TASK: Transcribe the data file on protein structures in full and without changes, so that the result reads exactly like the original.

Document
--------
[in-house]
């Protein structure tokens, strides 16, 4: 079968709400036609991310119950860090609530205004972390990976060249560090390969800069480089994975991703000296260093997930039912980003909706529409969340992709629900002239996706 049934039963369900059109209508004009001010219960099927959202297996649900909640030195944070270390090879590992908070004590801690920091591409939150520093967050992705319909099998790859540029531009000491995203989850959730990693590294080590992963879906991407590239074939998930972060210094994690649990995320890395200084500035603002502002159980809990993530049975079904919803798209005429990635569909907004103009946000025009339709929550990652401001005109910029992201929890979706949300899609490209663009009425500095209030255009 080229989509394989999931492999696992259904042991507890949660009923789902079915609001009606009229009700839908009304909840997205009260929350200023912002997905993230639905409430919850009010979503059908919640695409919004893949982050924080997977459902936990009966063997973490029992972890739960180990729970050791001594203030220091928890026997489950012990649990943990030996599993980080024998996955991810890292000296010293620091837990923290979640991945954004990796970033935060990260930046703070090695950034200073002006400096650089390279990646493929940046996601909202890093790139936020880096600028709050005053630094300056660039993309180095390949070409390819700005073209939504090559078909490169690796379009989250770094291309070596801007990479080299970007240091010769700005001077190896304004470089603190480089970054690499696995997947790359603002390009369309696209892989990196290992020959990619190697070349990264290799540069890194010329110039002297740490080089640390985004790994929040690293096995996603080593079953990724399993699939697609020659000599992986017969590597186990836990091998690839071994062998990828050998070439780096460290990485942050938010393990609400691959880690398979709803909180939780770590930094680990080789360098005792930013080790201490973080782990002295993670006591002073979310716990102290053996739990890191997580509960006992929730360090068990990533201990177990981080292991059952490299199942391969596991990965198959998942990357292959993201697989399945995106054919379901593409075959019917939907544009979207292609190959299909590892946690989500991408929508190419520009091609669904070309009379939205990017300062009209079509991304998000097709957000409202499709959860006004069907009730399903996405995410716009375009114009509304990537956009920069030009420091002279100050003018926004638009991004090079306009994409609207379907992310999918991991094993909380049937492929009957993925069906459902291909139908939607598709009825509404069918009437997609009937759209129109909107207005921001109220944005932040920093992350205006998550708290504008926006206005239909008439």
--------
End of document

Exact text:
[in-house]
């Protein structure tokens, strides 16, 4: 079968709400036609991310119950860090609530205004972390990976060249560090390969800069480089994975991703000296260093997930039912980003909706529409969340992709629900002239996706 049934039963369900059109209508004009001010219960099927959202297996649900909640030195944070270390090879590992908070004590801690920091591409939150520093967050992705319909099998790859540029531009000491995203989850959730990693590294080590992963879906991407590239074939998930972060210094994690649990995320890395200084500035603002502002159980809990993530049975079904919803798209005429990635569909907004103009946000025009339709929550990652401001005109910029992201929890979706949300899609490209663009009425500095209030255009 080229989509394989999931492999696992259904042991507890949660009923789902079915609001009606009229009700839908009304909840997205009260929350200023912002997905993230639905409430919850009010979503059908919640695409919004893949982050924080997977459902936990009966063997973490029992972890739960180990729970050791001594203030220091928890026997489950012990649990943990030996599993980080024998996955991810890292000296010293620091837990923290979640991945954004990796970033935060990260930046703070090695950034200073002006400096650089390279990646493929940046996601909202890093790139936020880096600028709050005053630094300056660039993309180095390949070409390819700005073209939504090559078909490169690796379009989250770094291309070596801007990479080299970007240091010769700005001077190896304004470089603190480089970054690499696995997947790359603002390009369309696209892989990196290992020959990619190697070349990264290799540069890194010329110039002297740490080089640390985004790994929040690293096995996603080593079953990724399993699939697609020659000599992986017969590597186990836990091998690839071994062998990828050998070439780096460290990485942050938010393990609400691959880690398979709803909180939780770590930094680990080789360098005792930013080790201490973080782990002295993670006591002073979310716990102290053996739990890191997580509960006992929730360090068990990533201990177990981080292991059952490299199942391969596991990965198959998942990357292959993201697989399945995106054919379901593409075959019917939907544009979207292609190959299909590892946690989500991408929508190419520009091609669904070309009379939205990017300062009209079509991304998000097709957000409202499709959860006004069907009730399903996405995410716009375009114009509304990537956009920069030009420091002279100050003018926004638009991004090079306009994409609207379907992310999918991991094993909380049937492929009957993925069906459902291909139908939607598709009825509404069918009437997609009937759209129109909107207005921001109220944005932040920093992350205006998550708290504008926006206005239909008439």